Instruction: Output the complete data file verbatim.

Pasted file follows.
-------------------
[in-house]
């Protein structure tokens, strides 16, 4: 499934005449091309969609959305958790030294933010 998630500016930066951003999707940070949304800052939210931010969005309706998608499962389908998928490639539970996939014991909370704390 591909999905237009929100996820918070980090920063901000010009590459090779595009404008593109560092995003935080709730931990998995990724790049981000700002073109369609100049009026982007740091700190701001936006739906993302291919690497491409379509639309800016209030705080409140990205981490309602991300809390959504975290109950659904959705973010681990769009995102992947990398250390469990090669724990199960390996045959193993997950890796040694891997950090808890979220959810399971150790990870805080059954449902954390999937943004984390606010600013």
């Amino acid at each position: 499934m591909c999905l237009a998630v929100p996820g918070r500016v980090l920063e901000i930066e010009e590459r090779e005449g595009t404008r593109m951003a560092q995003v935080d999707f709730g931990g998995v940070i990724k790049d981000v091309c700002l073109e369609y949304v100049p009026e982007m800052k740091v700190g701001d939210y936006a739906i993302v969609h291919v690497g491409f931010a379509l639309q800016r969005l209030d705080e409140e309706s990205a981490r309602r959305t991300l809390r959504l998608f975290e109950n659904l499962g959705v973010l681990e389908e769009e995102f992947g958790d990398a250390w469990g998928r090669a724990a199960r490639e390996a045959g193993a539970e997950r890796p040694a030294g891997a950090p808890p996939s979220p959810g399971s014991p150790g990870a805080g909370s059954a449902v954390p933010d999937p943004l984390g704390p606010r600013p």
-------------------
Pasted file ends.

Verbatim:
[in-house]
């Protein structure tokens, strides 16, 4: 499934005449091309969609959305958790030294933010 998630500016930066951003999707940070949304800052939210931010969005309706998608499962389908998928490639539970996939014991909370704390 591909999905237009929100996820918070980090920063901000010009590459090779595009404008593109560092995003935080709730931990998995990724790049981000700002073109369609100049009026982007740091700190701001936006739906993302291919690497491409379509639309800016209030705080409140990205981490309602991300809390959504975290109950659904959705973010681990769009995102992947990398250390469990090669724990199960390996045959193993997950890796040694891997950090808890979220959810399971150790990870805080059954449902954390999937943004984390606010600013």
């Amino acid at each position: 499934m591909c999905l237009a998630v929100p996820g918070r500016v980090l920063e901000i930066e010009e590459r090779e005449g595009t404008r593109m951003a560092q995003v935080d999707f709730g931990g998995v940070i990724k790049d981000v091309c700002l073109e369609y949304v100049p009026e982007m800052k740091v700190g701001d939210y936006a739906i993302v969609h291919v690497g491409f931010a379509l639309q800016r969005l209030d705080e409140e309706s990205a981490r309602r959305t991300l809390r959504l998608f975290e109950n659904l499962g959705v973010l681990e389908e769009e995102f992947g958790d990398a250390w469990g998928r090669a724990a199960r490639e390996a045959g193993a539970e997950r890796p040694a030294g891997a950090p808890p996939s979220p959810g399971s014991p150790g990870a805080g909370s059954a449902v954390p933010d999937p943004l984390g704390p606010r600013p």